The city has been continuing its fight against a Southern California Edison plan to erect high-voltage towers that would carry wind-generated energy from Kern County through this city. Chino Hills officials are expected to discuss the status of the challenge at a public information meeting at 7 p.m. Wednesday.
A bill to be introduced by Assemblyman Curt Hagman will fight Southern California Edison's plan to erect large electrical towers near homes in the city. The 200-foot high voltage towers that Edison aims to construct in Chino Hills are part of its 173-mile green energy project that will travel from wind farms in Kern County to the Los Angeles Basin. Residents and city officials fear the potential for harm.
A bill to be introduced by Assemblyman Curt Hagman will fight Southern California Edison's plan to erect large electrical towers near homes in the city. The 200-foot high voltage towers that Edison aims to construct in Chino Hills are part of its 173-mile green energy project that will travel from wind farms in Kern County to the Los Angeles Basin.
Antelope Valley residents pitted their people power against electrical power on Tuesday when they sought help from the Los Angeles County Board of Supervisors in fighting a transmission line project planned by Southern California Edison. In response, the board voted 4-0 for 5th District Supervisor Michael D. Antonovich's motion to direct county attorneys to mount a legal challenge for the transmission line.
A $1.7 billion Southern California Edison renewable energy project under construction in three counties met with a legal challenge today from the Los Angeles County Board of Supervisors. The project is intended to create 250 miles of new and upgraded electrical transmission facilities and substations. The project will transmit electrical power from wind farms in Tehachapi.
City officials on Thursday expressed disappointment after the state Public Utilities Commission sided with a controversial Southern California Edison plan to run a high-voltage power line through neighborhoods. The energy line is part of the Tehachapi Renewable Transmission Project, a series of high-voltage electric transmission lines to deliver electricity from wind farms in Tehachapi Pass to the Los Angeles basin.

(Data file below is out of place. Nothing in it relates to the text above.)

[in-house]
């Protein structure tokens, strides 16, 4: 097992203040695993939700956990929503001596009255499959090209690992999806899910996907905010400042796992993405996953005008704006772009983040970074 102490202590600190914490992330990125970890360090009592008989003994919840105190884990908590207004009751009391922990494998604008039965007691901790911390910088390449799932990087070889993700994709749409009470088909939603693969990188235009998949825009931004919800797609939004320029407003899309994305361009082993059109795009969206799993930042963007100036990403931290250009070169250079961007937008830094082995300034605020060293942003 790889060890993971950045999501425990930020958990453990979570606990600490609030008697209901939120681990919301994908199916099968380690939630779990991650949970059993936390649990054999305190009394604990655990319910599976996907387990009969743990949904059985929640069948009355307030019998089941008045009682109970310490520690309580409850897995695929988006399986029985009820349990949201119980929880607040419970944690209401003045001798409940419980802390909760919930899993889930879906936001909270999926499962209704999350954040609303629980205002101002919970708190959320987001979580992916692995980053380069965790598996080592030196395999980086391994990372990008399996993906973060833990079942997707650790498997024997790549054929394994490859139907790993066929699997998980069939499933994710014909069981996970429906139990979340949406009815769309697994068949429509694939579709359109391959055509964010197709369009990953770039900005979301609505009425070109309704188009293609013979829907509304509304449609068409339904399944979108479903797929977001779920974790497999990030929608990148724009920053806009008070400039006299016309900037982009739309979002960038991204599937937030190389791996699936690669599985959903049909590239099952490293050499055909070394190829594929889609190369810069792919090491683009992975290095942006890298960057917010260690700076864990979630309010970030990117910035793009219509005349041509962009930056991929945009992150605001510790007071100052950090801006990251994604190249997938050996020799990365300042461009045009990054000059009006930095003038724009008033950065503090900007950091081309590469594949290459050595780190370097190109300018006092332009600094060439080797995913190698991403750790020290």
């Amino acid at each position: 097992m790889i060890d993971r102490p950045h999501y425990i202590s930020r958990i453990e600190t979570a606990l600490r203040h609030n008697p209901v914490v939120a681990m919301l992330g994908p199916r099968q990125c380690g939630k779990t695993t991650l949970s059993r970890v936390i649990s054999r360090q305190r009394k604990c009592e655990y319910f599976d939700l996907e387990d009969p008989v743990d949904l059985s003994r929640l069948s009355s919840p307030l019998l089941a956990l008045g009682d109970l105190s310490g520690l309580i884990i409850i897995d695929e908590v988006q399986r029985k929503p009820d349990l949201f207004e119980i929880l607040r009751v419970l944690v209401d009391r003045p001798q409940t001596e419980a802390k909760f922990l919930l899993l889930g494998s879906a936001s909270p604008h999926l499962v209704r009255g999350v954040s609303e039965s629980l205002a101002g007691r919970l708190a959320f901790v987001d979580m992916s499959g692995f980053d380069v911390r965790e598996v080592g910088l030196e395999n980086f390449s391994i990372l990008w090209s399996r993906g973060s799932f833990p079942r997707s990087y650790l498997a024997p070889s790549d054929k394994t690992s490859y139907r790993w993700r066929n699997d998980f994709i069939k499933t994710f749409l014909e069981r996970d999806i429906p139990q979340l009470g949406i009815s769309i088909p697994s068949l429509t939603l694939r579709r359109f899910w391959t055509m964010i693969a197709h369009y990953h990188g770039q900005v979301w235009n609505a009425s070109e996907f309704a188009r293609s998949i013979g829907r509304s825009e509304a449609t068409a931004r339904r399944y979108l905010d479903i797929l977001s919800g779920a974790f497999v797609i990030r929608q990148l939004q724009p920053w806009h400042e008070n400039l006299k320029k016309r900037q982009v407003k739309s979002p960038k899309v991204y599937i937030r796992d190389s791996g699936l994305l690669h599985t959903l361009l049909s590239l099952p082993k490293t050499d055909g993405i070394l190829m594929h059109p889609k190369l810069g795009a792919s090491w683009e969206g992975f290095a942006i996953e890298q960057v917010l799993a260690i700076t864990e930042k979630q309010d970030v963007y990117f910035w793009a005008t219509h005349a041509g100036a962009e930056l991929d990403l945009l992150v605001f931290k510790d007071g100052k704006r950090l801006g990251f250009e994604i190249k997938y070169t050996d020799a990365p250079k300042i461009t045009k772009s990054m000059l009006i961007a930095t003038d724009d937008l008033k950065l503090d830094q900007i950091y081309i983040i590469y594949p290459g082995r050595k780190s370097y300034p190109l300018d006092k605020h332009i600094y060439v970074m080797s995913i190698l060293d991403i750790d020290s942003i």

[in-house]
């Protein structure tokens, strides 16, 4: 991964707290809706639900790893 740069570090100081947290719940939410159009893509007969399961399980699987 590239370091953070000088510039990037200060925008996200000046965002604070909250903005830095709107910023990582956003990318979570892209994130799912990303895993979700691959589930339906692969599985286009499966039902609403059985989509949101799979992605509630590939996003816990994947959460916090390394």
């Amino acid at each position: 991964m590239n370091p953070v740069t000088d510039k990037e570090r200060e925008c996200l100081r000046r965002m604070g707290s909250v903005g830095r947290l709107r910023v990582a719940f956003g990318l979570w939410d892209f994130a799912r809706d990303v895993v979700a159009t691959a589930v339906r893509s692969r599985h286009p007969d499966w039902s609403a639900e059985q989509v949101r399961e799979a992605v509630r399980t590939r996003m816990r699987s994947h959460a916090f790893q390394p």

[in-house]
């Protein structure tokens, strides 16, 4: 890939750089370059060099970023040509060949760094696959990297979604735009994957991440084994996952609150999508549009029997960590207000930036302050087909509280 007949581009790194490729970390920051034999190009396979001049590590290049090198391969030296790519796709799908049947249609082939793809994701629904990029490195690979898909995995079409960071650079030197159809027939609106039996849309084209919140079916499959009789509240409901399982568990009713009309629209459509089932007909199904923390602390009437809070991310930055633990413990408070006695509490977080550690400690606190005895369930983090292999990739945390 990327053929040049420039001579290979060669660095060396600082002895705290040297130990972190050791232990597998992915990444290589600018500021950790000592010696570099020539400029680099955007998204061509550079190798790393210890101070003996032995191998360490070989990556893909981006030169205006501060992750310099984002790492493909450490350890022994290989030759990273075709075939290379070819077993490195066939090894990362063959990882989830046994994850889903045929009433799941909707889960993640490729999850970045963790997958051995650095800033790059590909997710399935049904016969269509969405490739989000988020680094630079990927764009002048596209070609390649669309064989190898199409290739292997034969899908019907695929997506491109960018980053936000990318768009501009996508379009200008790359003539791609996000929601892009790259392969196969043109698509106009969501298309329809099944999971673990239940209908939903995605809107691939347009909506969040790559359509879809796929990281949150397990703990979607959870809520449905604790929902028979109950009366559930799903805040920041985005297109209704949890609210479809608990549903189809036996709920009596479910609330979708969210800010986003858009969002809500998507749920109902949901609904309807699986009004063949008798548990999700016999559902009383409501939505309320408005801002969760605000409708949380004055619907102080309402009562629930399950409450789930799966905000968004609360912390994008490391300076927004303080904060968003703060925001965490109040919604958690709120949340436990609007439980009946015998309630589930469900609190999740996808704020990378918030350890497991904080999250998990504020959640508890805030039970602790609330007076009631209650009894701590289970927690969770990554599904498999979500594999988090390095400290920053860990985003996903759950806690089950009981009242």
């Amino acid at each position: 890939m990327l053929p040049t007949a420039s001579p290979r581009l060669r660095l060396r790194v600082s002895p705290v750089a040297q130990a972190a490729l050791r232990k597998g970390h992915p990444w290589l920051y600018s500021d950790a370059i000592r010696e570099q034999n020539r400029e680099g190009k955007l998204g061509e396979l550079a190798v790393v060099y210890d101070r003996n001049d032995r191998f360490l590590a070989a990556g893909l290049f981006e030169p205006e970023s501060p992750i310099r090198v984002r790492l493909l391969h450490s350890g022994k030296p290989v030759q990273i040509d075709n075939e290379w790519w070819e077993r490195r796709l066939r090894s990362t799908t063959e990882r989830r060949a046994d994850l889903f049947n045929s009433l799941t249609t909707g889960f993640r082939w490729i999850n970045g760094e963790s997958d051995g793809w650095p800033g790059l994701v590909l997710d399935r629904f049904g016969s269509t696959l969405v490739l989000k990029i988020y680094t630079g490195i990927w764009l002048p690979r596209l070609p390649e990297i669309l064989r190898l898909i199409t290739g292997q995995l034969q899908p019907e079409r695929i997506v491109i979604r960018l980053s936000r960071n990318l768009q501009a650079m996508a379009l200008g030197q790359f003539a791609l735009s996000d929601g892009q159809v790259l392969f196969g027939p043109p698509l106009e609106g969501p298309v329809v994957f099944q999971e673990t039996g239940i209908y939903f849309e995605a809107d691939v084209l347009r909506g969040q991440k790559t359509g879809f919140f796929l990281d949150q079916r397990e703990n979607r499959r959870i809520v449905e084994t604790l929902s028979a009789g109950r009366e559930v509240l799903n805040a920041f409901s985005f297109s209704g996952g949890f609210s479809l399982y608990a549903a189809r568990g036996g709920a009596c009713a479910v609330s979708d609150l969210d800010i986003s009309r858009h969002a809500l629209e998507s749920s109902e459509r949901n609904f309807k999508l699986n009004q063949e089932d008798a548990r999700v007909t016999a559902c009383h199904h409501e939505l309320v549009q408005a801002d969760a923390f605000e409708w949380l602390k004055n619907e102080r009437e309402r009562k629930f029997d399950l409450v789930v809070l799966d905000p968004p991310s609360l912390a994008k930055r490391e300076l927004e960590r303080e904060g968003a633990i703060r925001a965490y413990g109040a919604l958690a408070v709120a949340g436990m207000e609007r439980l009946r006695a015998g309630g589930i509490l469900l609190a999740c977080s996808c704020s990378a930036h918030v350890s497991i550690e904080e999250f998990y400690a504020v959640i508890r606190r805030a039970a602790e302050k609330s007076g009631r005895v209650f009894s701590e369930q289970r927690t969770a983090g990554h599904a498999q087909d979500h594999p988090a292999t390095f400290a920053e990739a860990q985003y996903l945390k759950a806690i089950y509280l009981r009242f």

California's renewable power boom is off to a slower start than planned. Delays have hit more than half of the big solar, wind and geothermal energy projects under development throughout the state, according to a recent government report. They're still moving forward, but not at the pace their developers expected. As a result, California probably won't meet its goal of getting 20 percent of its electricity from renewable sources by the end of 2010.
State public utility commissioners may approve a Southern California Edison plan to run five miles of a high-voltage wind-energy power line through city neighborhoods as soon as Thursday. The news comes after a contentious meeting between city and Edison officials ...Councilman Ed Graham, who was disappointed Public Utility Commission members had not asked for a formal review of the city's planned route, expressed pessimism after watching the meeting.
A remote corner of East County is shaping up as a battleground between companies pushing wind farms as clean and cheap power generators and activists who view them as a blight on the landscape. It has put environmentalists in the position of opposing renewable energy because, they say, it's in the wrong place. Drawing the most attention is a plan by the Spanish conglomerate Iberdrola to build about 100 skyscraper-sized towers in and near the McCain Valley, a federal conservation area abutting Anza-Borrego Desert State Park.